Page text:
I’ve heard other commentators say similar things when I’ve had to listen to them from the opponent’s perspective and I’ve always been glad we were blessed with our own special Kruk & Kuip. They are a class act, top of the game, and they know everything! So I’m hoping this was just a bad day for Mike and I’m hoping he’s hoping it doesn’t happen again. But that’s just me hoping.

I can’t wait to hear what they have to say tonight, about last night, and praying it doesn’t rain again!

Must-click link: Australian writer’s first MLB encounter

GFBB’s Note: This Aussie writer compares baseball to cricket and, of course, to rounders. But his take on it, complete with photo’s, is wonderful if you’re a true baseball fan. Well, even if you aren’t! “Tis lovely, eh?

Seduced by that Pesky Cell Phone

I’m remembering a game I went to this past season.  During the entire game a  fan  sitting in front of me had his cell phone in hand, either  as an extension of his ear or taking pictures with it.  When it was attached to his ear he was talking, loudly at times, and listening the rest of the time.   It seemed odd since the game was at AT&T Park and it can get really loud and I kept wondering how he was able to hear anything on the little contraption.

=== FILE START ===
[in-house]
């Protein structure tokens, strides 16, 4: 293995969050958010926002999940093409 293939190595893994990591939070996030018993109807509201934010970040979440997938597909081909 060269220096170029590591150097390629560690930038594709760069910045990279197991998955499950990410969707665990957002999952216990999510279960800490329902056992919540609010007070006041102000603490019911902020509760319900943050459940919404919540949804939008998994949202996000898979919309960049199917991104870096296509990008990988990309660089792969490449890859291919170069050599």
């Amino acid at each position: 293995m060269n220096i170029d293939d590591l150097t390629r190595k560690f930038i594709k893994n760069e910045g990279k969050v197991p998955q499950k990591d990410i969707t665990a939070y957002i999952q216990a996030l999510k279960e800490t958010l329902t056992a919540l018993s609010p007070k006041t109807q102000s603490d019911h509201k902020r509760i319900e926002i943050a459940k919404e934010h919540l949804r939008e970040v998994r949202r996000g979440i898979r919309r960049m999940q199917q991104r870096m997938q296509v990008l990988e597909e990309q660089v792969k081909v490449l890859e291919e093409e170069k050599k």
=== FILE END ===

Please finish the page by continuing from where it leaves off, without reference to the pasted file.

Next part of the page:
I’m not a huge cell phone fan.  I don’t even know my number.  My husband bought me one as a nice gesture, but against my objections, and I think I’ve used it maybe five or six times in the past seven years.  His idea was I could use it for roadside emergencies or keeping in touch, just in case.  You know, the usual stuff.

AT&T Park.  Cameraman and his Cell Phone.

AT&T Park. Cameraman and his Cell Phone.

But I’m looking around the ballpark and cell phones were everywhere.  Lots of picture-taking and flashes going off,  mostly just fans walking around, or in their seats, didn’t matter, attached to their trusty cell phones.   You see the same scenario everywhere, it’s epidemic.  The phone companies must be making millions.  You see them at the grocery stores, hospitals, theaters, schools, churches, airports, on the bus, at the restaurants.  And they’re at my office.

This used to irritate the heck out of me.  But this year has been an eye-opening experience and I’ll never look at cell phones the same way again.  You see, I’m a tax preparer and I have 100 days to get those pesky taxes worked up, prepared, completed and out the door until next year when it starts all over again.   In the past, the number one thing clients would forget when they showed up for their appointment was their W2.  It’s the truth.   But not anymore.  Just last week a client took out his cell phone, called his employer, and the W2 almost instantly appeared via fax.

And it’s been happening a lot lately.  Need  Grandma’s social security number?  No problem.  Forgot the  interest from the bank, car tags, tuition and/or scholarships received?  No problem.  Just dial it up on the handy-dandy little thing.